Thanks in large part to the Green Revolution that catalyzed grain production in the mid-1960s, India ended the perennial fear of famine. But achieving food abundance has overwhelmed India’s mammoth and unwieldy bureaucracy, drained its freshwater reserves, and strained the energy sector and electrical grid.
Would giving water a price help to limit its demand or would this invite abuse against what the United Nations has called a basic human right? Circle of Blue spoke with Brian Richter, of The Nature Conservancy, and Frederick Kaufman, a journalism professor and an author, about their opposing viewpoints.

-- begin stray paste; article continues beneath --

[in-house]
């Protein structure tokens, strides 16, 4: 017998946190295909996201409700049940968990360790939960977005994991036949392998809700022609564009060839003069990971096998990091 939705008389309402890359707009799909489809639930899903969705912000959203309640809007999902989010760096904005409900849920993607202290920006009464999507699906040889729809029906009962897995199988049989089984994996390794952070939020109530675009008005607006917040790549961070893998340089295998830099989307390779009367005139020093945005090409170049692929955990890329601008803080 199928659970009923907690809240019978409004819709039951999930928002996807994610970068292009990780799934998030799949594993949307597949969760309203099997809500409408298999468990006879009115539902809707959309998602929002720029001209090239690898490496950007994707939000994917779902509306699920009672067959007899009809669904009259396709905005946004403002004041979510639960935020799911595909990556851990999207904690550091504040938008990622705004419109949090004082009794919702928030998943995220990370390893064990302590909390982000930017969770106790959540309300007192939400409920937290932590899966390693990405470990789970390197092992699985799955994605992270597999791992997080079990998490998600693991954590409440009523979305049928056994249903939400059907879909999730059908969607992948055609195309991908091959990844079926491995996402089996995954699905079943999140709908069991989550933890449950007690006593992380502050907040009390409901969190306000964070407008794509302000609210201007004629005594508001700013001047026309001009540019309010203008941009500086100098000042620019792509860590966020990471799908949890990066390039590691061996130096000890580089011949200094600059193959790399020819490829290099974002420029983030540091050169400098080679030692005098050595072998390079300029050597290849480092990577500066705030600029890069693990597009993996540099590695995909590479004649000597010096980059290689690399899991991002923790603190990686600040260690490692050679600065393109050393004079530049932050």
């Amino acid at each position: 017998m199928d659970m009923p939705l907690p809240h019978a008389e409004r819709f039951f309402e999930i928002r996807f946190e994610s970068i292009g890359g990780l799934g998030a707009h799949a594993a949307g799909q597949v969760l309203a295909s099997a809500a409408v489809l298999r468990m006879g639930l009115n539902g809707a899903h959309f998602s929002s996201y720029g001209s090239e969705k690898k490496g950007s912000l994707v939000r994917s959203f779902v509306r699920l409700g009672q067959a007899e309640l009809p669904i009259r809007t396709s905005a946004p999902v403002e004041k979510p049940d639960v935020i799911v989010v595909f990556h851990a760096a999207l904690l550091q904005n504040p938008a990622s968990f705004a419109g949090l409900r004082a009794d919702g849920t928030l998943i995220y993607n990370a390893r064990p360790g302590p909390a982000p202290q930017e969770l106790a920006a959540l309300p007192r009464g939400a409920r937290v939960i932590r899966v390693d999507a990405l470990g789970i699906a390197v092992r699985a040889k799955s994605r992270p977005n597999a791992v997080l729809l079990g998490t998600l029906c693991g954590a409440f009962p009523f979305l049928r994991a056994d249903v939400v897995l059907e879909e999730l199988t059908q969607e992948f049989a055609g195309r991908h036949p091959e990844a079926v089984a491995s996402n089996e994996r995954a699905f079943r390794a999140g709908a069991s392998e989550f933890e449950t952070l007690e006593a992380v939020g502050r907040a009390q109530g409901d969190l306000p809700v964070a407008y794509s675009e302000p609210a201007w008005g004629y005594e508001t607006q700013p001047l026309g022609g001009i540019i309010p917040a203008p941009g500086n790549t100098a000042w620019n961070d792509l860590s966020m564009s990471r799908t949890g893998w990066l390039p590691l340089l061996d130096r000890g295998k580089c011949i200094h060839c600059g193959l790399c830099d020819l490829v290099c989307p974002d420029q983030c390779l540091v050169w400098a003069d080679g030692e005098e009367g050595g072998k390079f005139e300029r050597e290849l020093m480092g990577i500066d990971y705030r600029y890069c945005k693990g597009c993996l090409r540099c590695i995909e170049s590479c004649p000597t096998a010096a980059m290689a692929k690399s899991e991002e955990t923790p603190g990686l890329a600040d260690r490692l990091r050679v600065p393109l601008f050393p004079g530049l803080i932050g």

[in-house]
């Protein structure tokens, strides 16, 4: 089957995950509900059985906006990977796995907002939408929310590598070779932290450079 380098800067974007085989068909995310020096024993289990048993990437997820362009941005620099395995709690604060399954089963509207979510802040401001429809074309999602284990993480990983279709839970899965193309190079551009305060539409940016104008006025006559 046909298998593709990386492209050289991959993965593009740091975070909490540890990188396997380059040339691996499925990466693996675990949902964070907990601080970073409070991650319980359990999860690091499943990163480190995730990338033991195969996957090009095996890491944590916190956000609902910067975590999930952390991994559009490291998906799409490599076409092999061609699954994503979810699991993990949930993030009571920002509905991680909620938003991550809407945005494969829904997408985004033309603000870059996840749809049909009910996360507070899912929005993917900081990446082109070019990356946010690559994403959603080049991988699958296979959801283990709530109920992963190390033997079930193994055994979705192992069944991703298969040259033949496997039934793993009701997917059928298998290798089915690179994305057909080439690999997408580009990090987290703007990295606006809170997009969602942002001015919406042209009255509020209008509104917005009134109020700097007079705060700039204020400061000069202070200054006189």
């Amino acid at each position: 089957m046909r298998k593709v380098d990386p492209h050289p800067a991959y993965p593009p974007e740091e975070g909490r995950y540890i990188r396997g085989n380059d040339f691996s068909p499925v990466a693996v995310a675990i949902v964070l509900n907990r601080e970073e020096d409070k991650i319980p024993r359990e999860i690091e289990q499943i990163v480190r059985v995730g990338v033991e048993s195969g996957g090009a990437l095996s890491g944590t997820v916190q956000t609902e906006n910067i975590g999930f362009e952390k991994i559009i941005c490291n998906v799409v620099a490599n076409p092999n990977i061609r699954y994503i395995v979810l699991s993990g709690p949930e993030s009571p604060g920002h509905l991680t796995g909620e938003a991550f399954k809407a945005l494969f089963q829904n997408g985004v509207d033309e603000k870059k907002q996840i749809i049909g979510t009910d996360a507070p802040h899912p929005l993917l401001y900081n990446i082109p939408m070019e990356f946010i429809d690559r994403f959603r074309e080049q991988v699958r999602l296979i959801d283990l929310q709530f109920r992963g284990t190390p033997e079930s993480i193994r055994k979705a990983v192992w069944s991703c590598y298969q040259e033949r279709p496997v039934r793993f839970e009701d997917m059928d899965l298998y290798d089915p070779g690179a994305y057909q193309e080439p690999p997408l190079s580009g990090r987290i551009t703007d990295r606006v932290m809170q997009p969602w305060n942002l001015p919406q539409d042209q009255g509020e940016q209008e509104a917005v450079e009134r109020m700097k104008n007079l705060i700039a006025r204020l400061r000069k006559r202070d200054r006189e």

By: Brett Walton, Writer Posted on Wednesday, February 20, 2013
Only 75 percent of allocated funds have been awarded since Congress created the drought-warning program seven years ago, and future funding remains unclear as NIDIS prepares for Capitol Hill on Thursday.